Back in March, when the country was first plunged into a national lockdown and she was no longer able to go into school, Esme did not require free school meal vouchers. Her father, Steve, 55, moved into her and her mother’s house after he was furloughed in order to help with childcare and homeschooling.
But as the months went by, Steve’s savings began to dwindle and his work as a self-employed handyman completely dried up – he is now £1,500 in debt. During the summer holidays, free school meals made a “massive difference” to Esme and her family.
“Before that, I was going three, four days without food in a week,” Steve told HuffPost UK. “The vouchers gave us a little leeway. It meant we could all sit down to a family meal. Marcus Rashford is a saint.”
Steve describes his local MP as an “absolute nutter”. “I was very hurt [by his comments]. Esme doesn’t live in a brothel and she doesn’t live in a crack house. He’s supposed to represent the people of Mansfield! He doesn’t represent anyone.
“The government has got to wake up. We’ve got families that are starving, children growing up on one meal a day, but the politicians don’t seem to care.”
Fellow Mansfield resident and single mother of three, Anna Street, is similarly furious at her MP. “It was totally out of order. There are some people who sponge off the benefits when they don’t need to, but he was basically tarring everybody in that situation with the same brush.”
Her youngest, five-year-old Izabella, relies on free school meals while Anna works part-time in a convenience store, which has stayed open throughout the pandemic.
To top up her £340 monthly salary, Anna receives Universal Credit which “just about” covers her bills and basic necessities, but money is tight and she is worried about being able to afford the rise in local council tax.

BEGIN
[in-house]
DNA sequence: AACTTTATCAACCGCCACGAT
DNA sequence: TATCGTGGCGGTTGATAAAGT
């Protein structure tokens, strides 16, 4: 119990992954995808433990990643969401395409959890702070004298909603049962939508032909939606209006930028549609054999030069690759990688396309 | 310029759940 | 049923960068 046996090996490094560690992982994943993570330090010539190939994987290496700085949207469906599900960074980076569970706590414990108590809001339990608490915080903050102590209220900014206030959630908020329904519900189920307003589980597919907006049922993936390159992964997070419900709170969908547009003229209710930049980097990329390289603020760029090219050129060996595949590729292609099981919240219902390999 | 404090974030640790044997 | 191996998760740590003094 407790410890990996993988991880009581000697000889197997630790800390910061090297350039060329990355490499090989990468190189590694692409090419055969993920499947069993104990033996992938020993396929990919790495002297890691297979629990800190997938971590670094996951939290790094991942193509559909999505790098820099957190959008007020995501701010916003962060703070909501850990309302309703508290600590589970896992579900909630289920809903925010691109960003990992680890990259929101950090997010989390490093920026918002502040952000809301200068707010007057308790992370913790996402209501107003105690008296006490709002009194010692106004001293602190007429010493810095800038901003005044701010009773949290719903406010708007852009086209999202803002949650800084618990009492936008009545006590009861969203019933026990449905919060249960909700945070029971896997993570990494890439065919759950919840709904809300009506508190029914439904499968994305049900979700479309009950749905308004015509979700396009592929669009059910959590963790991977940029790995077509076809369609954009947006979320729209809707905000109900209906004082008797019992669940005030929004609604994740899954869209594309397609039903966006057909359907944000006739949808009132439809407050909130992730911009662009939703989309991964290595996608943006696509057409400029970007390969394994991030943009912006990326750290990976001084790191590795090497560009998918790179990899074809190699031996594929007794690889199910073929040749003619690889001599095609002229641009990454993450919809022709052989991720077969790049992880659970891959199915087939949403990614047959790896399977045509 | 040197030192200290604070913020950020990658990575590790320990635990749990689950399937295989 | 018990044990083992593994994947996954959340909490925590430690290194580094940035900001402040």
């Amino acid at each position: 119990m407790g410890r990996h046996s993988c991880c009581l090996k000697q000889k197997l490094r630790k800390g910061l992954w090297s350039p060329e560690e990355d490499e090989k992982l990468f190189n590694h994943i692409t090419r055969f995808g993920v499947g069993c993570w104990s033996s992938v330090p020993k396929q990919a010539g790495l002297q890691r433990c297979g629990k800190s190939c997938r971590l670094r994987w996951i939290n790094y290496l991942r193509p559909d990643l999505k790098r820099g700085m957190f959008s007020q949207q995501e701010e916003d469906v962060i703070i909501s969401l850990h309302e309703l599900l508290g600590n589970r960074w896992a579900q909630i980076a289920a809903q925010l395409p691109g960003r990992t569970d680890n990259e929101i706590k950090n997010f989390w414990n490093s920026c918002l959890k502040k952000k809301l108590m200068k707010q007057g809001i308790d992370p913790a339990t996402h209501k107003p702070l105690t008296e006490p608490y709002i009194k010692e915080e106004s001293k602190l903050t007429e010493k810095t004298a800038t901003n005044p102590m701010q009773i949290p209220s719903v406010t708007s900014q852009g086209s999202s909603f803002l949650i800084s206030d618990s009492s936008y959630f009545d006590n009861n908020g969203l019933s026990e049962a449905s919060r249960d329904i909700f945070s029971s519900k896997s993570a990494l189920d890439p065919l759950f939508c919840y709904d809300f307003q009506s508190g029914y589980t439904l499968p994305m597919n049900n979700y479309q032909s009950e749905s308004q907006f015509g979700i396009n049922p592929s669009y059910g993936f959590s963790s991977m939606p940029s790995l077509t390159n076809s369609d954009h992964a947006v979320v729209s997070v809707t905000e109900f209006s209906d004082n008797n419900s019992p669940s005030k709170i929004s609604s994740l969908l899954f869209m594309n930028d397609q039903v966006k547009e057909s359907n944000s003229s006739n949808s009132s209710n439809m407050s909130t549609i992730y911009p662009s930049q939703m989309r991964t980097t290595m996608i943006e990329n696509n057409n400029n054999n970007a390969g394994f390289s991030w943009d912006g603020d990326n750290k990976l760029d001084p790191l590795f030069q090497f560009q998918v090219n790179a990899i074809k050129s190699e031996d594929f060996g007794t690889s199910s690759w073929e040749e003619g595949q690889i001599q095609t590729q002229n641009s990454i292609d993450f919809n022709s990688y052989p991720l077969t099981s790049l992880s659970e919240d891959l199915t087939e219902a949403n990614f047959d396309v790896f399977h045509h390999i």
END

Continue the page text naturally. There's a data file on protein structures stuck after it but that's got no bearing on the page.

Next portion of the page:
“You’re getting more money in one way, but they’re taking it off you in other ways, so you’re not really doing any better,” she says.
She was extremely disappointed by the decision not to extend free school meals into the half-term and Christmas holidays. “I was gutted because they do help a lot, especially when they’re at home.”
For many families in Britain, the free school meals Marcus Rashford successfully fought for that fed two-million-plus children over the six-month summer holiday period really did mean a lot.
“I was able to buy more fresh produce such as fruit and vegetables so they ate more healthily,” says Gemma*, 39, a single mother of two from Manchester.
A former primary school teaching assistant, Gemma says free school meals have been a “lifesaver” for her family while she finishes her degree at a local university centre.
“Not having to fork out the extra money for food helped me concentrate my budget elsewhere. For example, my daughter needed a new mattress and the vouchers allowed me to buy that – otherwise I would have had to ask friends and family for help.”
As the temperature drops and the nation heads into ever stricter lockdowns, Gemma worries not having free school meals over the Christmas holidays will leave her with little to no money for food or heating.
“Not receiving it means I must try to stick to budgeting, which is difficult at this time of the year. Vouchers would help – there would be less worry about keeping the heating on because you have to concentrate your money elsewhere.
“I’ll have to make sacrifices with the food I buy – it means less fresh produce. My children understand there are many things I cannot afford to buy, or why we can’t have treats like eating out or a family holiday.”
She has also found the comments of some Tory MPs during this debate “disgusting and despicable”. “How many of them have actually experienced poverty?
“Providing free school meals should be a priority, not a burden. If you want to increase social mobility, empower families by showing us it’s OK to claim free school meals.
“This is not going to eradicate poverty, but it could be a step in the right direction.”
This article originally appeared on HuffPost UK and has been updated.